“Free First Cooking Class,” he read, scratching his chin. It didn’t say anything about being a gay thing, but Dennis had presumably put it there, and the restaurant was called “Ragazzi,” which he remembered meant men. Or boys.

Maybe it was a sign.

He pulled on his jeans and stuffed the paper into his pocket, whistling as he walked out the door.



5 - Four For Lunch

Diego glanced at the clock. It was almost two, and the lunch rush (which today had been four people) was over. His new students should be arriving soon. If there were any. They’d printed up five hundred green fliers after Matteo had helped him with his English, which was terrible. He knew he should learn more, but there was so much other work to be done—sourcing his ingredients, preparing the daily menu, cooking. He hadn’t realized what a big job this restaurant was going to be.

He cleaned off the serving counter that separated the kitchen and the dining area. Matteo was setting up the chairs for their guests and had cleared all the tables off to one side. Diego planned to demonstrate the making of a piadina, a traditional flatbread from their home province of Emilia Romagna.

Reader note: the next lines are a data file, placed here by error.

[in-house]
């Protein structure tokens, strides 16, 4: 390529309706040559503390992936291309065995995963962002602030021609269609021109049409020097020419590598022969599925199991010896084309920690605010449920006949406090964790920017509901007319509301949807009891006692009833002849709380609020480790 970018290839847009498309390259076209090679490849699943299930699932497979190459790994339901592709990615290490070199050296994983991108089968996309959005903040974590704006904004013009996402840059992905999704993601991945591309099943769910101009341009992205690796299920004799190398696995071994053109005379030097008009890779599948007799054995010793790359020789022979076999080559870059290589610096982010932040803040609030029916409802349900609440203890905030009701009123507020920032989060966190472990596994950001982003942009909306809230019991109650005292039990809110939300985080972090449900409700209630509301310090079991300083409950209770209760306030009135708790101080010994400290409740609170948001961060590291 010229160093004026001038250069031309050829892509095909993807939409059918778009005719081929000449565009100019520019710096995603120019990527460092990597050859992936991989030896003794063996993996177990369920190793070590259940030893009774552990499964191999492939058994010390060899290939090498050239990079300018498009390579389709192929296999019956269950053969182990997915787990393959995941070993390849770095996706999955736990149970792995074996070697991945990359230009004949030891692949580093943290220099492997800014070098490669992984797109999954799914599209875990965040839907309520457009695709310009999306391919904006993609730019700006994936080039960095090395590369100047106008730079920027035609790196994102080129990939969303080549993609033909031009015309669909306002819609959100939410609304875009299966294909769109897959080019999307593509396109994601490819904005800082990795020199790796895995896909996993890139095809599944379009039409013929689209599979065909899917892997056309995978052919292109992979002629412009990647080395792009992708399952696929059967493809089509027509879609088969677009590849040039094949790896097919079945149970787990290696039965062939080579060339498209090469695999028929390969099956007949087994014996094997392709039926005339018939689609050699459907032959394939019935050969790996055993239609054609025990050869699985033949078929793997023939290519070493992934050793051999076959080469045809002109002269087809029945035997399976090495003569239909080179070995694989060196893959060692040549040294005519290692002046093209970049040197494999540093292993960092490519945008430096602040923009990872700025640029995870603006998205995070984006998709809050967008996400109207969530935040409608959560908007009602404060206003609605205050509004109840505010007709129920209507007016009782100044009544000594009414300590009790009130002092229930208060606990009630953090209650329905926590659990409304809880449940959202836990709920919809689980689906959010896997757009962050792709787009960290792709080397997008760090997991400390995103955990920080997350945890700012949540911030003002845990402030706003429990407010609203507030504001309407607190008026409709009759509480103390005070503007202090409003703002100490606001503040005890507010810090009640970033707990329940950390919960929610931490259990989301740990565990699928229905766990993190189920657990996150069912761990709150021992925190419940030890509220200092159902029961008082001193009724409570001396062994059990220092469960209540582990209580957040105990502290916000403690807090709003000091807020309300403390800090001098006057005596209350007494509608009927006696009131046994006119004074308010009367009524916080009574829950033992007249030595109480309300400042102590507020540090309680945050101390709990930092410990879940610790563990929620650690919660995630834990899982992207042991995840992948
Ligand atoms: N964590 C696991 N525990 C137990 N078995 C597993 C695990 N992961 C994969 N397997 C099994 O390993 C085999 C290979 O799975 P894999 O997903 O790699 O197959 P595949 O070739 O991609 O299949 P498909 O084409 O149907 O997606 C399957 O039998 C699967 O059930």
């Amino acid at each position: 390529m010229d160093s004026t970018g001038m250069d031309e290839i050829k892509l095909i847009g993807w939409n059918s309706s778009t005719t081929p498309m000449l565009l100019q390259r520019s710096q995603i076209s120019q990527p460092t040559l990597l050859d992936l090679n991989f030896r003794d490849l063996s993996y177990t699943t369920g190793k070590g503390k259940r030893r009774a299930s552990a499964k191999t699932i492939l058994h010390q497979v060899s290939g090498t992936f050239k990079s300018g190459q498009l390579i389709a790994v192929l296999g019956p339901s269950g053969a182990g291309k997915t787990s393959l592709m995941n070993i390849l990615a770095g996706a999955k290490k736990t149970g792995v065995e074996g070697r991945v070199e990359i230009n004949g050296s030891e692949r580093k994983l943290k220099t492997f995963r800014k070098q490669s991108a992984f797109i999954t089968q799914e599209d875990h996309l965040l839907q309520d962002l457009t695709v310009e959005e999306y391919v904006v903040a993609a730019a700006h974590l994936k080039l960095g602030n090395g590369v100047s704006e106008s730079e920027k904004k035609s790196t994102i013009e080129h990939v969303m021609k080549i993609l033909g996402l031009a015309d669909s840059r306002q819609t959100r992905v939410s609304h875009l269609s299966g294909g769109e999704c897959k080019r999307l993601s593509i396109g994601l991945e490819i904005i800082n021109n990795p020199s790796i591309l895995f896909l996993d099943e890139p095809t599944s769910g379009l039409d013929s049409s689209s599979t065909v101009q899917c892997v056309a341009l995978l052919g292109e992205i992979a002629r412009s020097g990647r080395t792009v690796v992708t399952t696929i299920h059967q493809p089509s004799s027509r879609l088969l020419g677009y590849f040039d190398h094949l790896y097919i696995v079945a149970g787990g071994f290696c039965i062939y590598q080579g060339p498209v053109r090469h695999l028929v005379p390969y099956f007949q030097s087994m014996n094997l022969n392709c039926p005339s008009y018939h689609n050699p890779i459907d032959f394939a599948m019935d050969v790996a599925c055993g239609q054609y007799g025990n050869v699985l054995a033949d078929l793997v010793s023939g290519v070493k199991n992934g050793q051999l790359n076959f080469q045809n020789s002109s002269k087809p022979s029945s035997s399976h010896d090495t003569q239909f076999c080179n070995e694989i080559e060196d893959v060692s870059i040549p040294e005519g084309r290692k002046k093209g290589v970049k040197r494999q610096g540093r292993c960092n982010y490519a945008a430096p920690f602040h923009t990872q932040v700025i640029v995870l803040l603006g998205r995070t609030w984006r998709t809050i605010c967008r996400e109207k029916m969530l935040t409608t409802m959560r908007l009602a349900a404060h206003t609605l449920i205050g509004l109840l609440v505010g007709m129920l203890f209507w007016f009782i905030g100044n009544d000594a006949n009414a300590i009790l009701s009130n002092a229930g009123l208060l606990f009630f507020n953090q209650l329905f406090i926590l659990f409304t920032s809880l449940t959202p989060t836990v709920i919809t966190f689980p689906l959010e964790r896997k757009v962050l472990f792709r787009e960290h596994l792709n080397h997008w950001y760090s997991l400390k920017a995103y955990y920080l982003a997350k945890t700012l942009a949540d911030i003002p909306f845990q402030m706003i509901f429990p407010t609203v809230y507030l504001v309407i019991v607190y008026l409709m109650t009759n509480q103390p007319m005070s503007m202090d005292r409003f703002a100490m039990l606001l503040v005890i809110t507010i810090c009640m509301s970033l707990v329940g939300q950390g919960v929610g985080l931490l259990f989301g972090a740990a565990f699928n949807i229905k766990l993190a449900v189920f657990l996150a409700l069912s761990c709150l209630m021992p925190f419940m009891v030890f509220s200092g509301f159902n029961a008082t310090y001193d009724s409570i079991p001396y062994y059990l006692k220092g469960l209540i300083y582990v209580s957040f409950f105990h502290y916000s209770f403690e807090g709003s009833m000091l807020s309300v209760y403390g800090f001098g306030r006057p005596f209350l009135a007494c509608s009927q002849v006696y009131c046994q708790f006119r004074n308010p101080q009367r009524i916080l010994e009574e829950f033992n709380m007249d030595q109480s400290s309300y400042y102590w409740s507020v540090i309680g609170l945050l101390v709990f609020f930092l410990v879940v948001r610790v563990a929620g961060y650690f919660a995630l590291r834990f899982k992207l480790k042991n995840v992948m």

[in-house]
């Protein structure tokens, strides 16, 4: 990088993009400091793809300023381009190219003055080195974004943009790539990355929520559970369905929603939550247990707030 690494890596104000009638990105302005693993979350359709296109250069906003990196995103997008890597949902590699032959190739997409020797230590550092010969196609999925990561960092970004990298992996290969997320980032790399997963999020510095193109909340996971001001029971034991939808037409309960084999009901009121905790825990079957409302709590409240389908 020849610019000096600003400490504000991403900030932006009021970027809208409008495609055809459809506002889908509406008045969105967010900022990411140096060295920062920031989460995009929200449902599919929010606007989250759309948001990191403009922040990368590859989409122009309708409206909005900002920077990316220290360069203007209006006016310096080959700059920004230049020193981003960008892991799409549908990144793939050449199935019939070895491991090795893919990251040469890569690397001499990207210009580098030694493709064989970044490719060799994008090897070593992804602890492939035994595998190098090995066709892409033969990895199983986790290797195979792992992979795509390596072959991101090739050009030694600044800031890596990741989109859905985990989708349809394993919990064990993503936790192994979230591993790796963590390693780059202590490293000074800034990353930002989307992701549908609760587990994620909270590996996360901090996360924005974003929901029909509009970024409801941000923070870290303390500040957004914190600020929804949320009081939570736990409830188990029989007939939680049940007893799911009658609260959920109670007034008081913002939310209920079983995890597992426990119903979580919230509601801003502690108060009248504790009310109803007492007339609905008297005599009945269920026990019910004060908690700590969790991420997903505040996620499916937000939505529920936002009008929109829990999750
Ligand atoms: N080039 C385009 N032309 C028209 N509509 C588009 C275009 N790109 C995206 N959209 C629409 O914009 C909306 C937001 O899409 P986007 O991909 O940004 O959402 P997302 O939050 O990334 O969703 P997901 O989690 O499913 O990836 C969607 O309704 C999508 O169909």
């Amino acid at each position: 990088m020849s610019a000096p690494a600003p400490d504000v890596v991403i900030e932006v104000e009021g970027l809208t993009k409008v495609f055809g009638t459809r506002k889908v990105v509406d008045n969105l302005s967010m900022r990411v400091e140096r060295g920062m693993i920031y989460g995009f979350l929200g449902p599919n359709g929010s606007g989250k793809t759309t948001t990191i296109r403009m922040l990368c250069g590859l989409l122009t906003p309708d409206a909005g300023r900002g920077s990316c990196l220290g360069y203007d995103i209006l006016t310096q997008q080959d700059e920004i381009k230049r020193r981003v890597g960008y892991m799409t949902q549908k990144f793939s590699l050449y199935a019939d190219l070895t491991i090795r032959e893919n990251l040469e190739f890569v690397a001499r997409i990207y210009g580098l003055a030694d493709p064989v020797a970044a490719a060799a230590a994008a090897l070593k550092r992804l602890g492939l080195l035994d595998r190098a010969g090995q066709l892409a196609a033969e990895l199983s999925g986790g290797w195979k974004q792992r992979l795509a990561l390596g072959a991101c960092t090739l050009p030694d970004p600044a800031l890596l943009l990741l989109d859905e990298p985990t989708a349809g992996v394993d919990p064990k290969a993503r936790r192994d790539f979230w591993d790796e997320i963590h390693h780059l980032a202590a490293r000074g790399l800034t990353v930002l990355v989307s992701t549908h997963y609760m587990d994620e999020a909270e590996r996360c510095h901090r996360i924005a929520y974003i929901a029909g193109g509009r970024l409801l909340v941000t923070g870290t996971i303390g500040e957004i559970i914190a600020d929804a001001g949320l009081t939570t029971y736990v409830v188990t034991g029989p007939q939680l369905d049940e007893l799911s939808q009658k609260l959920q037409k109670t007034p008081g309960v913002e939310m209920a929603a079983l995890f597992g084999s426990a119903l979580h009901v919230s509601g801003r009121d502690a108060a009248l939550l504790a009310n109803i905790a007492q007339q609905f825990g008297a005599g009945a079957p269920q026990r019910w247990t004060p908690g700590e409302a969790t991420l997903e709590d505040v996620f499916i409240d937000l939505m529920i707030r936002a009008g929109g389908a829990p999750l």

He took out a sack of flour, imported from Italy—the American flour just didn’t cook the same. He also brought out a can of lard. He’d learned that Americans preferred to use butter or margarine, but lard just tasted better. A little salt, some honey, and baking powder, and he was ready to go.

Matteo had finished the setup. “Sei pronto? Are you ready?”

Diego nodded. “Se dovessi aver bisogno…” He made a telephone with his right hand.

“Yes, call me if you need me. Chiamami!” And with that he disappeared up the stairs.

Diego looked over his translated notes nervously, not sure he was ready for this. But it had been his idea. There was no backing out now.

Diego’s phone buzzed. It was Max. He sent the call to voicemail. He wasn’t ready to deal with all that just yet. The last time they’d met… well, Matteo would freak out if he found out.

The front door chimed and someone entered. Diego put on a big smile. “Benvenuta da Ragazzi!”

* * *

Carmelina stood outside the door to the restaurant, her hand on the door handle. It was only a cooking class. Really not so big a commitment. Hell, she could always run out the door, like she had from the Merry Widows Club, if it didn’t suit her.

Loylene had been right about one thing. It was time to move on. Arthur would have wanted her to get back out and live her life again.